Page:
Tomorrow’s topic: whither democracy.

October 24, 2022

SCOTUS Justice Favors Graham, Other Rulings

British Prime Minister Update: Since yesterday, Penny Mordaunt has dropped out of the race, leaving Rishi Sunak the leader for Britain’s third leader in under two months.

The Supreme Court is not hearing arguments for a couple of week, but justices are making decisions. Justice Clarence Thomas just saved Sen. Lindsey Graham (R-SC) from the horrors of testifying to the Fulton County (GA) grand jury, at least temporarily. The jury is investigating the attempts of Dictator Donald Trump (DDT) and his allies—including Graham—to overturn the 2020 presidential election. Thomas’ edict reverses a unanimous decision from a three-judge panel of the 11th Circuit Court, two of them DDT appointees; Graham claims that sitting senators are exempt from any questions about the events.

The jury is seeking information about Graham’s phone calls after the election to Georgia Secretary of State and his staff when he talked about absentee ballots and voter fraud. Graham has been dodging the subpoena for his testimony for several months, claiming that his calls to Georgia were part of his job. A district judge ruled that Graham couldn’t be asked about the election certification, but other topics such as the reason for raising the issues and his communication with DDT were acceptable for questioning. Thomas was able to temporarily block the subpoena because he is assigned to the 11th Circuit Court covering Alabama, Florida, and Georgia. A justice can unilaterally act on a stay or submit it to the court for a vote.

Once again, Thomas has proved his conflicts of interest. His wife was part of the plot to overturn the presidential election, the subject of Graham’s subpoena, and Thomas made the decree regarding without support of any other justices. Although the Supreme Court justices have no code of ethics, a justice is legally required to recuse themself for a conflict of interest.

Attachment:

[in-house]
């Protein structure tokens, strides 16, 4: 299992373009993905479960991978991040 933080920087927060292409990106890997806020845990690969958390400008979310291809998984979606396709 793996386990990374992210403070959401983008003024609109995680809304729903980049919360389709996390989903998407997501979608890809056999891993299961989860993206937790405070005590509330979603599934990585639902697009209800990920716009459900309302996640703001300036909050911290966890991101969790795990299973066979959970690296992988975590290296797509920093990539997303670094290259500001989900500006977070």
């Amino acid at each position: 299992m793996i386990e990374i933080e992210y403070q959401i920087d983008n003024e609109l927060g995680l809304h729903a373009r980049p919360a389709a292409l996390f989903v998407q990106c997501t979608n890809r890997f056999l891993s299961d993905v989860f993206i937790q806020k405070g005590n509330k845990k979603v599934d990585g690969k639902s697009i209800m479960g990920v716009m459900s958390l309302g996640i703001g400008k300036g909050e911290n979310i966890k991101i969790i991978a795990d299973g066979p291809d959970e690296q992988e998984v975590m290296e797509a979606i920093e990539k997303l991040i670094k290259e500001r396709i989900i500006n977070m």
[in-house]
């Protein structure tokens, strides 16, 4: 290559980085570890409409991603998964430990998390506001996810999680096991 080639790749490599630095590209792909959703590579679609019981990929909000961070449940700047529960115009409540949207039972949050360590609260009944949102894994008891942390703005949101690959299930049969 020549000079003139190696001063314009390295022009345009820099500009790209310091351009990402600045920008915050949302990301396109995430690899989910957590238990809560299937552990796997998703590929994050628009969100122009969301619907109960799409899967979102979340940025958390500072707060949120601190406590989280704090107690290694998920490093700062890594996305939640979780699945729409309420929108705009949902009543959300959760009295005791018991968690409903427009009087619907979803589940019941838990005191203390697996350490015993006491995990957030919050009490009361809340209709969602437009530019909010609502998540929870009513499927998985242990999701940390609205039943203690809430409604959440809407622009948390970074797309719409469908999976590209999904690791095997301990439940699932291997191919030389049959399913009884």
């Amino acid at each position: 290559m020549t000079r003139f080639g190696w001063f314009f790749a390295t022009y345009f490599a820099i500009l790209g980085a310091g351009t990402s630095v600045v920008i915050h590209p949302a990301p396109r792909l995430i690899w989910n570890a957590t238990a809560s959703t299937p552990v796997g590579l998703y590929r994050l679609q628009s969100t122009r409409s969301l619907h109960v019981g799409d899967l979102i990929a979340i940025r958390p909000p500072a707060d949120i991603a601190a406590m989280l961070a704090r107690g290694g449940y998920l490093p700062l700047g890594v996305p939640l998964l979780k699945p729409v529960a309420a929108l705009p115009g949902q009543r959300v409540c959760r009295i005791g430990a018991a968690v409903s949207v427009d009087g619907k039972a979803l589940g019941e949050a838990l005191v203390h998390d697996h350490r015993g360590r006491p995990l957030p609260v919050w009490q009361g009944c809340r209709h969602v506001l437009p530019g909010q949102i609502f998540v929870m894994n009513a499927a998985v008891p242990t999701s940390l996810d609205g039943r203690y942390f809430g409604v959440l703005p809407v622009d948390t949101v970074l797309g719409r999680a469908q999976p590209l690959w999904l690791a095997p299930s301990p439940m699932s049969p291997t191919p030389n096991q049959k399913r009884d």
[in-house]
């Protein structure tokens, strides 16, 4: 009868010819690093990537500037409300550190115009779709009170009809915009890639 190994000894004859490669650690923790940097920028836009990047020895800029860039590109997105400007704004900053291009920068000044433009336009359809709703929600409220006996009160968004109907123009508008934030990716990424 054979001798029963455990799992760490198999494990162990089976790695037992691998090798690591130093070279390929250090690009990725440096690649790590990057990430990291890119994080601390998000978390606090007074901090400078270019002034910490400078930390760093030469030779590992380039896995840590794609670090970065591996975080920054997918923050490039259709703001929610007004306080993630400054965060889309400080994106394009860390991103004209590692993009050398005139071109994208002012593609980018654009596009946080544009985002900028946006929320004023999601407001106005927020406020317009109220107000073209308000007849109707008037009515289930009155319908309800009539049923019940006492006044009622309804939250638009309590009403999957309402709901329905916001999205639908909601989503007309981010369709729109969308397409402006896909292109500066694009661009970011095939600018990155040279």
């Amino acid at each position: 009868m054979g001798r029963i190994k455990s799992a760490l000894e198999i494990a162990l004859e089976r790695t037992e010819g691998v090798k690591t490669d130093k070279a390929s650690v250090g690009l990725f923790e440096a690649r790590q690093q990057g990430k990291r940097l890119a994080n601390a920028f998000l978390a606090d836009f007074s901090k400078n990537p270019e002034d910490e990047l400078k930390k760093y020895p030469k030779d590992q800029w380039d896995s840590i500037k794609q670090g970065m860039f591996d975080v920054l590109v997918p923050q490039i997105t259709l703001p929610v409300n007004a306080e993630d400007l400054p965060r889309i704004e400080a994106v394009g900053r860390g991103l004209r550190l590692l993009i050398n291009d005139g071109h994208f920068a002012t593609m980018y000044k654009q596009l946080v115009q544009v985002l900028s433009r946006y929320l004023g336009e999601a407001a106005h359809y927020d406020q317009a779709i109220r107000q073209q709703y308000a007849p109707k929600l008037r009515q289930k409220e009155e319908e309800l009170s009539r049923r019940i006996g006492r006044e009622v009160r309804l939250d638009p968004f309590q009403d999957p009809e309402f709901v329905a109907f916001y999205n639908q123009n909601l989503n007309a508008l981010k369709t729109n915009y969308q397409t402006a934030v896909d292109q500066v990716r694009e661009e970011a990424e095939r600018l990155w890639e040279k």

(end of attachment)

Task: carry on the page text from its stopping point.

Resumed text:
Thomas’ refusal to save DDT in the Mar-a-Lago document fiasco was a flip from his protection of Graham. DDT had delivered a request to the conservative justice, asking the Supreme Court to permit his special master to review 100 classified documents seized from DDT’s club instead of turning them over to the FBI. The 11th Circuit Court overturned the order from DDT’s pet judge Aileen Cannon to give the materials to the special master. Last January, all the justices except Thomas refused to block the disclosure of presidential records from the National Archives to the House January 6 investigating committee.

The Supreme Court vacated the 3rd Circuit Court ruling that Pennsylvania could count undated mail-in ballots. The law requires the voter to put the date on the envelope. The former decision can no longer be used as a precedent in Delaware, New Jersey, and Pennsylvania to permit counting of ballots with such errors. The high court did not deal with permission for voters to go to the Board of Elections to “cure” ballots by adding the date, signing a security envelope, or other provisions.

In November, Alabama, Georgia, Louisiana, and Ohio will be using gerrymandered congressional districts that courts have rejected, districts that may be proved illegal at trial. The rationale is supposedly that changing voting rules cannot be changed close to an election after a 2006 Supreme Court case, Purcell v. Gonzalez.

In an extension of the redistricting conflict, Louisiana Republicans want to redefine a Black voter to exclude anyone who identify with another race—a “pure” view of racial identity. In Ardoin v. Robinson, Republican officials argued that Blacks are limited to only those who check just the Black box or both Black and White and do not identify as Latino. Alabama had already dropped the idea before taking their lawsuit to the Supreme Court. GOP success would almost entirely eliminate the use of Section 2 of the Voting Rights Act to challenge district maps. The topic hasn’t been up for a debate since the 2003 ruling overturning Section 5 of the Voting Rights Act and was considered settled.

The Supreme Court refused to hear a case from Rhode Island in which a Catholic group and two women attempted to overturn a lower court’s ruling. The plaintiffs want the state’s abortion-rights law declared unconstitutional because it doesn’t give 14th Amendment legal standing for fetuses. A 2019 Georgia law grants fetal personhood to embryos at six weeks of pregnancy; pregnant women can claim them dependents on tax returns.